and wanted his name removed because of the church's all-out campaign
for Proposition 22, the Knight Initiative against legal gay marriage
that Californians passed last year. The Mormon Church considers
having gay sex, like murder, grounds for excommunication.
Bishop Bryan Earl's letter informing Edwards that
he faced possible excommunication said only that it was "because
of information contained in your letter."
The Mormon Church's Bay Area spokesman, Jay Pimentel
of Alameda, said he could not comment on Edwards' case because it's
Edwards is far from alone. Quitting the Mormon
Church has long been difficult. Excommunication was the only way
to sever ties until the 1980s, when a lawsuit forced the church
to allow members to have their names stricken from membership rolls.
But in many cases, so-called name
removal can wind up taking months or years, require repeated
letters and inquiries, and prompt persistent and ongoing visits
and calls from fellow Mormons that, some ex-Mormons say, approach
harassment and invasion of privacy.
In some cases, like Edwards', disciplinary hearings
are called. Members are investigated, their families and acquaintances
are questioned, and any transgression and its punishment can be
announced by church leaders.
Members like Edwards who are gay appear especially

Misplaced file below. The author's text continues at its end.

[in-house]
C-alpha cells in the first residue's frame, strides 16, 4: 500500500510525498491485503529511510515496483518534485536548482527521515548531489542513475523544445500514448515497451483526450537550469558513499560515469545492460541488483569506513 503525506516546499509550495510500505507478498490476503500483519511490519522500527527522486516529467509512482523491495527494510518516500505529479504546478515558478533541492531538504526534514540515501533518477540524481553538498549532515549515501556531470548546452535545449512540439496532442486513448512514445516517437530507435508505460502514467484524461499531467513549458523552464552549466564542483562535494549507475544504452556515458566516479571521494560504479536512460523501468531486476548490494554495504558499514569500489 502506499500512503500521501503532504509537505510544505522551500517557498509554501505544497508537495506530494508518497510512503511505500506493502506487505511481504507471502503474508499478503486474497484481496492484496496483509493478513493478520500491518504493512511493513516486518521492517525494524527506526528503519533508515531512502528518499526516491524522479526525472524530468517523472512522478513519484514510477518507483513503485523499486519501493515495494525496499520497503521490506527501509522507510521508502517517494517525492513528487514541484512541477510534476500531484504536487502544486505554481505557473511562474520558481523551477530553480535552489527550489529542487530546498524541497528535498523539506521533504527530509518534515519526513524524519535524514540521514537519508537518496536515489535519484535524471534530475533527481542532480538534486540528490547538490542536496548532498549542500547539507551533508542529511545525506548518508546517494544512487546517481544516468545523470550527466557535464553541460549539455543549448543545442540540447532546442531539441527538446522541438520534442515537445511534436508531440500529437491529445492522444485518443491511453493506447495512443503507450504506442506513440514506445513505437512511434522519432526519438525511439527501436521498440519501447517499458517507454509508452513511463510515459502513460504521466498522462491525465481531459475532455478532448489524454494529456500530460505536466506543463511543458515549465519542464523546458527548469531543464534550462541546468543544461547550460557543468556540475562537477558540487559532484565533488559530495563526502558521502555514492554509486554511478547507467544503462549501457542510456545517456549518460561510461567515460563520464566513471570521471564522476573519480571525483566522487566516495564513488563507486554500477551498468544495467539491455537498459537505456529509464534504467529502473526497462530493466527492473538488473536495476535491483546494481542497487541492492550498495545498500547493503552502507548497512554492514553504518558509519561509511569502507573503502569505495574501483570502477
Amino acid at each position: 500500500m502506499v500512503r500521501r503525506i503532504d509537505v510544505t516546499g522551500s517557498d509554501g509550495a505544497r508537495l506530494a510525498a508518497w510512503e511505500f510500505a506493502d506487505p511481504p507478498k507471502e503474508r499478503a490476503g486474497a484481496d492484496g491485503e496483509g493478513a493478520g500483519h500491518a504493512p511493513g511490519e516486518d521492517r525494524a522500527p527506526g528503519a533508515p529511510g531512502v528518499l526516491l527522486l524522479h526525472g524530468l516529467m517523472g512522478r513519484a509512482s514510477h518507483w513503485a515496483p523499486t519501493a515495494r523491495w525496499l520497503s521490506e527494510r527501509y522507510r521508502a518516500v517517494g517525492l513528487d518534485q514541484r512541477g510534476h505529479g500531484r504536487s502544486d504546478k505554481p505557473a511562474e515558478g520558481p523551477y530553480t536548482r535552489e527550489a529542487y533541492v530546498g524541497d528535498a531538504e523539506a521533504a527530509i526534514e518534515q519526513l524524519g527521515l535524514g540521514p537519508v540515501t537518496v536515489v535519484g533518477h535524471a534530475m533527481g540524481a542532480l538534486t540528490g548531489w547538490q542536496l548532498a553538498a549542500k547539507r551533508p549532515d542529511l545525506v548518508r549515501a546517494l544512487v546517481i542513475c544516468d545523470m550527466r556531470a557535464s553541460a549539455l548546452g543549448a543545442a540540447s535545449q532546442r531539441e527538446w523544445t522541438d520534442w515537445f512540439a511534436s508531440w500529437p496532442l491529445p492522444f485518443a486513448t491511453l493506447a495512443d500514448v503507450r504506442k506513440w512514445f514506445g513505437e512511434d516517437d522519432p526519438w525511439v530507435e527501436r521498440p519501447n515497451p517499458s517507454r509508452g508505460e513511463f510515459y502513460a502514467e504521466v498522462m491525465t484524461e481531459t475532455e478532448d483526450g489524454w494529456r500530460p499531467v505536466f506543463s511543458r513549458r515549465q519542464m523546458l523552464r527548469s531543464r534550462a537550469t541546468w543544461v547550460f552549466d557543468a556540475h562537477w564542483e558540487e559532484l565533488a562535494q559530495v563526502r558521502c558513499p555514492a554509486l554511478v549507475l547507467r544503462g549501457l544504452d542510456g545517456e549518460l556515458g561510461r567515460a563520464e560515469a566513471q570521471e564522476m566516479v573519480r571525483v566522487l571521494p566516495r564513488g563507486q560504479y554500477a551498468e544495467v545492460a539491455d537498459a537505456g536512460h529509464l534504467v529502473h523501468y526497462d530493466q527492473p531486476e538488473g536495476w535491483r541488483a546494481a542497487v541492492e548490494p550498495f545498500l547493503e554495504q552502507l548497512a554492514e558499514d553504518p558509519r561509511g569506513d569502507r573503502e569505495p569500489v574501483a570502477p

vulnerable to discipline and excommunication when they try to leave
- although the evidence is anecdotal.
The church's campaign for Prop. 22 prompted a spate
of resignations, including Edwards'. Since then, at least 300 Mormons
have contacted Kathy Worthington, an ex-Mormon activist in Utah
who helps members navigate the name-removal process.
At least three, all of them gay, have been excommunicated.
How many people resign yearly, or try to, is impossible
to assess. Through Pimentel, the church declined to provide statistics
on name-removal requests - how many are submitted, if that number
is growing, how many end up in disciplinary hearings or lead to
excommunication - or explain why. A call to the membership records
director at church headquarters in Salt Lake City was not returned.
Pimentel said name removals are handled locally
and each case is different. He denied that the church can try to
make it hard for people to leave.
Members who write letters seeking to resign will
be contacted by church leaders to make sure they're not being pressured,
and that they understand the consequences for their souls, he said.
If there is a suspicion that the member has committed
some transgression, however, disciplinary hearings can be called.
Such transgressions include criminal behavior and sex out of marriage.
Pimentel was not sure if homosexuality, without
proof of sexual activity, was enough to trigger a hearing. The Mormon
Church, like many mainstream Christian churches, considers homosexuality
immoral but retains gay members if they are chaste and seek to change.
The three excommunications this year, however,
suggest a different story.
Forty-eight-year-old Loyd Bulkley of Murray, Utah,
was raised in the church, married and raised his four children as
Mormons and then divorced. He came out of the closet nine years
He stopped going to church, except for special
occasions involving his children. Church leaders challenged him
once, and he told them to get lost.